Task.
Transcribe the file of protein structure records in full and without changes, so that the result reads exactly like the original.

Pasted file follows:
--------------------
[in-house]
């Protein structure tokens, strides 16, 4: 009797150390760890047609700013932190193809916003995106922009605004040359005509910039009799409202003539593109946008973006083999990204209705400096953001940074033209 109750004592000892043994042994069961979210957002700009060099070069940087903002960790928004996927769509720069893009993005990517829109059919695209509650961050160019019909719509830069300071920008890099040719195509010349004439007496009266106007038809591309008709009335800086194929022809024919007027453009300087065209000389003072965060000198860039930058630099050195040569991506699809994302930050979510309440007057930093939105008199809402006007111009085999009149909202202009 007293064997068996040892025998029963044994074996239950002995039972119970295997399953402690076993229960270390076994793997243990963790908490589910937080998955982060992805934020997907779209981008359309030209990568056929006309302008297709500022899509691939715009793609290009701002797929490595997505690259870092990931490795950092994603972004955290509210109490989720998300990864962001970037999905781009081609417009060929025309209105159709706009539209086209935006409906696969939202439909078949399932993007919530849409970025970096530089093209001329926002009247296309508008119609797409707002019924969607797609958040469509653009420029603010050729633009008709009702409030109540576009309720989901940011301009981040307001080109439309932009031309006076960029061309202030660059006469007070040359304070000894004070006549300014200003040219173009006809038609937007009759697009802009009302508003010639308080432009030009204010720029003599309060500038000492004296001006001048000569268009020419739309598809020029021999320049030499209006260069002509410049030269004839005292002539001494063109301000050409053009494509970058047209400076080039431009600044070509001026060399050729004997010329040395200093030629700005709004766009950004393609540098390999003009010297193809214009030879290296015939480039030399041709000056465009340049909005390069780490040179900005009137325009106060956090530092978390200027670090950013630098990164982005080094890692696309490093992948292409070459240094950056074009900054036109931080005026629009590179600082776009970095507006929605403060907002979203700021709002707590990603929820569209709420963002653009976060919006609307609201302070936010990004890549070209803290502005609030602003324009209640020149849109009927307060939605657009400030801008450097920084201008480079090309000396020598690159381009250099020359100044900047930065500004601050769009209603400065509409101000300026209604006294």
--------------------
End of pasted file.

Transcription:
[in-house]
């Protein structure tokens, strides 16, 4: 009797150390760890047609700013932190193809916003995106922009605004040359005509910039009799409202003539593109946008973006083999990204209705400096953001940074033209 109750004592000892043994042994069961979210957002700009060099070069940087903002960790928004996927769509720069893009993005990517829109059919695209509650961050160019019909719509830069300071920008890099040719195509010349004439007496009266106007038809591309008709009335800086194929022809024919007027453009300087065209000389003072965060000198860039930058630099050195040569991506699809994302930050979510309440007057930093939105008199809402006007111009085999009149909202202009 007293064997068996040892025998029963044994074996239950002995039972119970295997399953402690076993229960270390076994793997243990963790908490589910937080998955982060992805934020997907779209981008359309030209990568056929006309302008297709500022899509691939715009793609290009701002797929490595997505690259870092990931490795950092994603972004955290509210109490989720998300990864962001970037999905781009081609417009060929025309209105159709706009539209086209935006409906696969939202439909078949399932993007919530849409970025970096530089093209001329926002009247296309508008119609797409707002019924969607797609958040469509653009420029603010050729633009008709009702409030109540576009309720989901940011301009981040307001080109439309932009031309006076960029061309202030660059006469007070040359304070000894004070006549300014200003040219173009006809038609937007009759697009802009009302508003010639308080432009030009204010720029003599309060500038000492004296001006001048000569268009020419739309598809020029021999320049030499209006260069002509410049030269004839005292002539001494063109301000050409053009494509970058047209400076080039431009600044070509001026060399050729004997010329040395200093030629700005709004766009950004393609540098390999003009010297193809214009030879290296015939480039030399041709000056465009340049909005390069780490040179900005009137325009106060956090530092978390200027670090950013630098990164982005080094890692696309490093992948292409070459240094950056074009900054036109931080005026629009590179600082776009970095507006929605403060907002979203700021709002707590990603929820569209709420963002653009976060919006609307609201302070936010990004890549070209803290502005609030602003324009209640020149849109009927307060939605657009400030801008450097920084201008480079090309000396020598690159381009250099020359100044900047930065500004601050769009209603400065509409101000300026209604006294």